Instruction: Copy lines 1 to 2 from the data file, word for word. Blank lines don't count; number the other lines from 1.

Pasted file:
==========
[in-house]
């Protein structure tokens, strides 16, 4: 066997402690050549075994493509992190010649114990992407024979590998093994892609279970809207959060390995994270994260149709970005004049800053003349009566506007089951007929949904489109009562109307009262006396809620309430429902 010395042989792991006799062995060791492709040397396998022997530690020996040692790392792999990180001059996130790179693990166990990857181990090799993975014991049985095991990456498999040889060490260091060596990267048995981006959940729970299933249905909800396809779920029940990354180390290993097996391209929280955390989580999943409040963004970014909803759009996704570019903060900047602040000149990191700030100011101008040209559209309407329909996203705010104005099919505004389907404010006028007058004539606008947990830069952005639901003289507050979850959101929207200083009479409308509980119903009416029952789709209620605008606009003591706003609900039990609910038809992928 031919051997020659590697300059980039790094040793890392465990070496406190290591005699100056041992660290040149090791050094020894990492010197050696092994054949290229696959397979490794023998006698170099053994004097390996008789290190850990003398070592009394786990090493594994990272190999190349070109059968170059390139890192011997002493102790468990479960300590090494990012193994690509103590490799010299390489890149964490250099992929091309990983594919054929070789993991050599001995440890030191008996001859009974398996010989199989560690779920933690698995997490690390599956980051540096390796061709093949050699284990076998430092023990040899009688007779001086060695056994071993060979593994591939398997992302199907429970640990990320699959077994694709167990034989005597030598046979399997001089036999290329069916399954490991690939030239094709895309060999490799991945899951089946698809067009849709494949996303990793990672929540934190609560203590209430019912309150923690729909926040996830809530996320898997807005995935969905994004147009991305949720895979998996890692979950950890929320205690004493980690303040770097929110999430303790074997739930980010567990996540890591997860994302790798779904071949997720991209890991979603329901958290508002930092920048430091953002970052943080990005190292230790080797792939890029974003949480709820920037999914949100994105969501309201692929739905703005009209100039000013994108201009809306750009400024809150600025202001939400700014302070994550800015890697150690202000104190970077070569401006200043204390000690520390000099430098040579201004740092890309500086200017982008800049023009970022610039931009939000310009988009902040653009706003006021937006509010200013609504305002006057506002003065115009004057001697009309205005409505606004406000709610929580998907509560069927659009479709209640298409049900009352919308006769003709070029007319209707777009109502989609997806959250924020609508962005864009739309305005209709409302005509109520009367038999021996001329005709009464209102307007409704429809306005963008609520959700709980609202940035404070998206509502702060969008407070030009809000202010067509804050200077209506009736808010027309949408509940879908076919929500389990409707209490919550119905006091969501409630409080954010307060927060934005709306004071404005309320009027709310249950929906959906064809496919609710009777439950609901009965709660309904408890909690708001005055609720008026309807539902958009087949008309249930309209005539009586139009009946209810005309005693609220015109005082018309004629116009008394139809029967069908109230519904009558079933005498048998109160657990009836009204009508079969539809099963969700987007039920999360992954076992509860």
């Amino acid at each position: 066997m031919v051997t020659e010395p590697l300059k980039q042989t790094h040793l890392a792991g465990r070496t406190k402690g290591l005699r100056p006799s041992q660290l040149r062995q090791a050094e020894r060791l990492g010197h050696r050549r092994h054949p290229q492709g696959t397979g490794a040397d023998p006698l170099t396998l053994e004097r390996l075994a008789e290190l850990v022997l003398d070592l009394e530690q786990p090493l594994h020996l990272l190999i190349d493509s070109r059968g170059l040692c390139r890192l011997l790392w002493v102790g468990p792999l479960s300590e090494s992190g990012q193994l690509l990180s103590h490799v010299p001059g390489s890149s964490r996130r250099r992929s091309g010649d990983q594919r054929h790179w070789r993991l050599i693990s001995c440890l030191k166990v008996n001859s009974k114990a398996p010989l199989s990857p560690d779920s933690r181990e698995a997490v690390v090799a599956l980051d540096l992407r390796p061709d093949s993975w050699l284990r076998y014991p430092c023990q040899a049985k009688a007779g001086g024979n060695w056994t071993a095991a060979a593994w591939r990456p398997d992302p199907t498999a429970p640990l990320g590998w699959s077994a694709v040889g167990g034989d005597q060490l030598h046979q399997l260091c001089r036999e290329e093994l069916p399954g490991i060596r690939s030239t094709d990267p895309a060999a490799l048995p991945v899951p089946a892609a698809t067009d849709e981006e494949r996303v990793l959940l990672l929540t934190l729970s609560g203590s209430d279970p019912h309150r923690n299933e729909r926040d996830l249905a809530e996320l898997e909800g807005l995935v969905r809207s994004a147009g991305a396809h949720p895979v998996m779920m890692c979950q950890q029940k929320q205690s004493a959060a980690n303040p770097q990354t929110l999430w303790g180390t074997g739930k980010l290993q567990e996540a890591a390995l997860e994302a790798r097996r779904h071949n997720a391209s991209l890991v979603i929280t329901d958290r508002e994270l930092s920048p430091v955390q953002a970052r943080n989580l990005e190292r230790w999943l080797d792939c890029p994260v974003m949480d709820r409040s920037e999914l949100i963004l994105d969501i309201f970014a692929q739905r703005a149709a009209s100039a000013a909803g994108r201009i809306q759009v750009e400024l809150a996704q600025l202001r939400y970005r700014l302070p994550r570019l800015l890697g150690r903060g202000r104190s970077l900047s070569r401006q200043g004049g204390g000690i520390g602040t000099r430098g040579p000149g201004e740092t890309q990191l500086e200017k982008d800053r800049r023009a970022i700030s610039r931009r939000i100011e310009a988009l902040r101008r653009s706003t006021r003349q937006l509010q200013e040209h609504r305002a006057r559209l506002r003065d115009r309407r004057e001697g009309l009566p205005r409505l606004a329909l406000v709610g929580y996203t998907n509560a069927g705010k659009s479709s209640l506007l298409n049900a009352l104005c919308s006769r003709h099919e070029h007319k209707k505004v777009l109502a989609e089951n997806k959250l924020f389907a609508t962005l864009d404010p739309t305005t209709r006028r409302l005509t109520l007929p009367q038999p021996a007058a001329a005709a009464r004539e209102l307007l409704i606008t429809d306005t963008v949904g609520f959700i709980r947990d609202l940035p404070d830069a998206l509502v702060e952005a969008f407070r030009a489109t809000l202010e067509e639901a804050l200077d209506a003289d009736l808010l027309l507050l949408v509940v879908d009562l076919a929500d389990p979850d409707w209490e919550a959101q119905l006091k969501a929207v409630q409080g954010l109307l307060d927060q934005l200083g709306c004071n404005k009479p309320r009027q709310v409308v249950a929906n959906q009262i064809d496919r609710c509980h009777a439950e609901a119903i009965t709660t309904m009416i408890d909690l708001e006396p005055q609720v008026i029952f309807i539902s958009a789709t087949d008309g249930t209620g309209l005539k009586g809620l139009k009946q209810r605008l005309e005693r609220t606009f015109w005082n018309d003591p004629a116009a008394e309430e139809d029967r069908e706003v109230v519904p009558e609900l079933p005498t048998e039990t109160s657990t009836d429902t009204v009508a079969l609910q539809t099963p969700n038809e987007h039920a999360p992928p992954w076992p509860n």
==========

[in-house]
């Protein structure tokens, strides 16, 4: 066997402690050549075994493509992190010649114990992407024979590998093994892609279970809207959060390995994270994260149709970005004049800053003349009566506007089951007929949904489109009562109307009262006396809620309430429902 010395042989792991006799062995060791492709040397396998022997530690020996040692790392792999990180001059996130790179693990166990990857181990090799993975014991049985095991990456498999040889060490260091060596990267048995981006959940729970299933249905909800396809779920029940990354180390290993097996391209929280955390989580999943409040963004970014909803759009996704570019903060900047602040000149990191700030100011101008040209559209309407329909996203705010104005099919505004389907404010006028007058004539606008947990830069952005639901003289507050979850959101929207200083009479409308509980119903009416029952789709209620605008606009003591706003609900039990609910038809992928 031919051997020659590697300059980039790094040793890392465990070496406190290591005699100056041992660290040149090791050094020894990492010197050696092994054949290229696959397979490794023998006698170099053994004097390996008789290190850990003398070592009394786990090493594994990272190999190349070109059968170059390139890192011997002493102790468990479960300590090494990012193994690509103590490799010299390489890149964490250099992929091309990983594919054929070789993991050599001995440890030191008996001859009974398996010989199989560690779920933690698995997490690390599956980051540096390796061709093949050699284990076998430092023990040899009688007779001086060695056994071993060979593994591939398997992302199907429970640990990320699959077994694709167990034989005597030598046979399997001089036999290329069916399954490991690939030239094709895309060999490799991945899951089946698809067009849709494949996303990793990672929540934190609560203590209430019912309150923690729909926040996830809530996320898997807005995935969905994004147009991305949720895979998996890692979950950890929320205690004493980690303040770097929110999430303790074997739930980010567990996540890591997860994302790798779904071949997720991209890991979603329901958290508002930092920048430091953002970052943080990005190292230790080797792939890029974003949480709820920037999914949100994105969501309201692929739905703005009209100039000013994108201009809306750009400024809150600025202001939400700014302070994550800015890697150690202000104190970077070569401006200043204390000690520390000099430098040579201004740092890309500086200017982008800049023009970022610039931009939000310009988009902040653009706003006021937006509010200013609504305002006057506002003065115009004057001697009309205005409505606004406000709610929580998907509560069927659009479709209640298409049900009352919308006769003709070029007319209707777009109502989609997806959250924020609508962005864009739309305005209709409302005509109520009367038999021996001329005709009464209102307007409704429809306005963008609520959700709980609202940035404070998206509502702060969008407070030009809000202010067509804050200077209506009736808010027309949408509940879908076919929500389990409707209490919550119905006091969501409630409080954010307060927060934005709306004071404005309320009027709310249950929906959906064809496919609710009777439950609901009965709660309904408890909690708001005055609720008026309807539902958009087949008309249930309209005539009586139009009946209810005309005693609220015109005082018309004629116009008394139809029967069908109230519904009558079933005498048998109160657990009836009204009508079969539809099963969700987007039920999360992954076992509860």